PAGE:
First Emboguard experiences reveal “excellent trackability and ease of use” in thrombectomy

David Fiorella

Having been launched earlier this year, the Emboguard balloon guide catheter (Cerenovus) was recently used in mechanical thrombectomy procedures for the first time. David Fiorella (Stony Brook University Hospital, New York, USA), who performed these milestone stroke treatments, speaks to NeuroNews to discuss the device and the wider implications it may hold for the neurovascular space.

Could you briefly describe the recent first thrombectomy procedure(s) with the Emboguard balloon guide catheter?

As the first physician to use the Emboguard balloon guide catheter during a mechanical thrombectomy procedure to treat an ischaemic stroke, I was impressed by the device trackability and how easily it integrated into my setup. We were able to get first pass mTICI [modified thrombolysis in cerebral infarction] 3 for the patient, in combination with other devices, and the patient recovered well post-case. Overall, I have been pleased with the device performance during and since this first case.

Why did you select the Emboguard specifically for this first case?

I had extensively tested Emboguard in the neurovascular replicator Asist stroke system (Mentice) prior to this first case. It demonstrated excellent trackability and ease of use in the Mentice replicator—even in a variety of very challenging vascular anatomies. The Emboguard device performed similarly well in my first clinical cases. My preclinical and initial clinical impression indicates that Emboguard certainly belongs in the league of these markedly improved, next-generation balloon guide catheters.

What is your experience of using the device to date—from your perspective as a physician, what are the advantages it offers?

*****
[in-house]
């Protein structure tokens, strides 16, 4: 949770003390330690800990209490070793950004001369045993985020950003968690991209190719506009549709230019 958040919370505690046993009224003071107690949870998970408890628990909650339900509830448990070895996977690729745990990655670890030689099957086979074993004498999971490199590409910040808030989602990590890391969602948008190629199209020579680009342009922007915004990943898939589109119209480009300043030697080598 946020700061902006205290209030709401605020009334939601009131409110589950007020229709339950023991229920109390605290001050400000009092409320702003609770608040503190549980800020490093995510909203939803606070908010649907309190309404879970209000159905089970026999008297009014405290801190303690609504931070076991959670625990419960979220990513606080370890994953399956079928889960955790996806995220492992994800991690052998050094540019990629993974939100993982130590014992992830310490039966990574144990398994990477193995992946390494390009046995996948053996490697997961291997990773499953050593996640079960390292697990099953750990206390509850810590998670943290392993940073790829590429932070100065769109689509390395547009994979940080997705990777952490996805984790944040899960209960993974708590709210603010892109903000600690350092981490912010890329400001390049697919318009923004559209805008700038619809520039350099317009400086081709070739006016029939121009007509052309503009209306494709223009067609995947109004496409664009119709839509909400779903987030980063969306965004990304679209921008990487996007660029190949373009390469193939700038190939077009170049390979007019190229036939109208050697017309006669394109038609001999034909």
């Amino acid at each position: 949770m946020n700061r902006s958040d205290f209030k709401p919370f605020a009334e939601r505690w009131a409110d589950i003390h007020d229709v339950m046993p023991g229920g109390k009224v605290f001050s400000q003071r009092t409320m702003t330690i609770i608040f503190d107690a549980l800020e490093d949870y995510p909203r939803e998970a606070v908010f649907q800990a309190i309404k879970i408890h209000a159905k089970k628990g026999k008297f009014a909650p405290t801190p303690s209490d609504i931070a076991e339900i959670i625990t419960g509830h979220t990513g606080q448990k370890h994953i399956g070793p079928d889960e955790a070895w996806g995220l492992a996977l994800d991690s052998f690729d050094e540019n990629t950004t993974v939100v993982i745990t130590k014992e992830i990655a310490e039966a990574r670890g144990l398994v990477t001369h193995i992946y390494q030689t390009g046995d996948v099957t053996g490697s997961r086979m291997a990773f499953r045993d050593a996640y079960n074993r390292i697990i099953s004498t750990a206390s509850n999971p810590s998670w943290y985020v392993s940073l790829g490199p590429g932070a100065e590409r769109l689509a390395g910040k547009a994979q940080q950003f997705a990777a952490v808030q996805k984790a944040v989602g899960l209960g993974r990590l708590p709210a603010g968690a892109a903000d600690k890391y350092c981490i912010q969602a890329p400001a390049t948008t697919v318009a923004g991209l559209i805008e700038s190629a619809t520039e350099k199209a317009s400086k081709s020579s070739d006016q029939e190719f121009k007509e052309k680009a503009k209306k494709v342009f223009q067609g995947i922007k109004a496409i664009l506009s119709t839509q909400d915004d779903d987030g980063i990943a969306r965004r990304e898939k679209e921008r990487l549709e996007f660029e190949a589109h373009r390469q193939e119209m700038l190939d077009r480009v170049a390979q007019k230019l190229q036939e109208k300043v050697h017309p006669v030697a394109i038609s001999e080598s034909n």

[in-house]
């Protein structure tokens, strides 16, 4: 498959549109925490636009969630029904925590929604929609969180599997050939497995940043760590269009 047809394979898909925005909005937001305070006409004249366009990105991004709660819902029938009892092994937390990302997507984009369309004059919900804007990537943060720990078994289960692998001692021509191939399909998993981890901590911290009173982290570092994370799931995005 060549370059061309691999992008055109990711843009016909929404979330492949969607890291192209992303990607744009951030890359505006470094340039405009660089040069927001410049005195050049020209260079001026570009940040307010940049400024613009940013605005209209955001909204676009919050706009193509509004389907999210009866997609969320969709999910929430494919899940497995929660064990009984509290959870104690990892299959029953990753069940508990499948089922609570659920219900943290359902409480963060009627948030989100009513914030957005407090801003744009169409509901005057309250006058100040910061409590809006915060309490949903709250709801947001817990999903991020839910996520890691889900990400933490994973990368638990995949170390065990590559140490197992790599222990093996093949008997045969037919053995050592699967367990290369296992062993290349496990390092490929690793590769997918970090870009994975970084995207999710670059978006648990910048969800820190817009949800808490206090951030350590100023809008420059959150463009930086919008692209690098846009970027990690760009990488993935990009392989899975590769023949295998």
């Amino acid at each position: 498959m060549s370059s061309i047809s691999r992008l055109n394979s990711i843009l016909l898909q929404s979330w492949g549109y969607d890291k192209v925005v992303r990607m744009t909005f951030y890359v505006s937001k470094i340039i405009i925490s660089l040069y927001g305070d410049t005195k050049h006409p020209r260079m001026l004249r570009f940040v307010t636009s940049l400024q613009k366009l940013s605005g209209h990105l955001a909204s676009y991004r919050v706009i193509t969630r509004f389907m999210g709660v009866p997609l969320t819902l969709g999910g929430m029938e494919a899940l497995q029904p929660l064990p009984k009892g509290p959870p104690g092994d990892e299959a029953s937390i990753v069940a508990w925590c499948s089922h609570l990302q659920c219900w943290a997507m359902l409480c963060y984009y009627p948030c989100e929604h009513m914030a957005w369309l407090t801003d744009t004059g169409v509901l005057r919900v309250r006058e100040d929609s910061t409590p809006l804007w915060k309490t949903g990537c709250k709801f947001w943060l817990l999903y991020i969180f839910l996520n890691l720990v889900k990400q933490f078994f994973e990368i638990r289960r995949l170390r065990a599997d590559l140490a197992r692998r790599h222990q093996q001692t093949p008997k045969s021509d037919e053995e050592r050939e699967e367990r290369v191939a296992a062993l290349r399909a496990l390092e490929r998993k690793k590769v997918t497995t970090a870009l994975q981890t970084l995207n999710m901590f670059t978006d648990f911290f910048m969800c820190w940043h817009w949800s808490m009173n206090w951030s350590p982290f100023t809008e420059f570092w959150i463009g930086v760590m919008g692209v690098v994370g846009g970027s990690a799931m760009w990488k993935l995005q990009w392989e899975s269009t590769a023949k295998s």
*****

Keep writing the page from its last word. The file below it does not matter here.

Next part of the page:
My experience using the device has been positive in terms of ease of use, trackability and overall performance thus far.

What benefits does it offer for the patient?

While a randomised controlled trial of balloon guide versus no balloon guide would provide definitive clinical evidence, the available data give a strong signal to indicate that the use of a balloon guide catheter likely improves first-pass recanalisation and patient outcomes in thrombectomy. The Emboguard device is in the category of next-generation balloon guide catheters, which are substantially more navigable and stable than their predecessors. I believe that this new catheter technology will represent a substantial advance for interventional stroke therapy.

Do you think it holds the potential to be used in other case and procedure types in the future?

The Emboguard balloon guide catheter is currently indicated for use in angiographic procedures, including acute ischaemic stroke as well as carotid and venous stenting.

What impact do you think technologies like Emboguard are having, or will have, on the neurovascular space?

The benefit of new technologies like Emboguard and others is to improve patient outcomes and treatment during cases. As stated, the existing evidence points to a substantial benefit for the use of balloon guide catheters and the industry has continued to advance these devices—and overall innovation in the neurovascular space—in the interest of improving patient care.

What does the future hold for this device?

My experience with the Emboguard balloon guide catheter has been positive. I will continue to integrate these next-generation balloon guide catheters into my clinical practice, as appropriate, in ischaemic stroke and endovascular intervention cases. I am a strong believer in the benefits of balloon guide catheters like Emboguard to optimise patient outcomes, so I anticipate we will see more physicians beginning to use this device now that it is available as a part of Cerenovus’ stroke solutions portfolio.


David Fiorella is the director of the Cerebrovascular and Vascular Centers, co-director of the Comprehensive Stroke Center, and a professor in the Department of Neurosurgery, in the Renaissance School of Medicine at Stony Brook University in New York, USA. He is also the principal investigator or co-principal investigator on numerous national trials evaluating new devices and techniques for the treatment of aneurysms, acute stroke and intracerebral haemorrhage in the USA.


DISCLOSURES: Fiorella is a consultant of Cerenovus, part of Johnson & Johnson MedTech.


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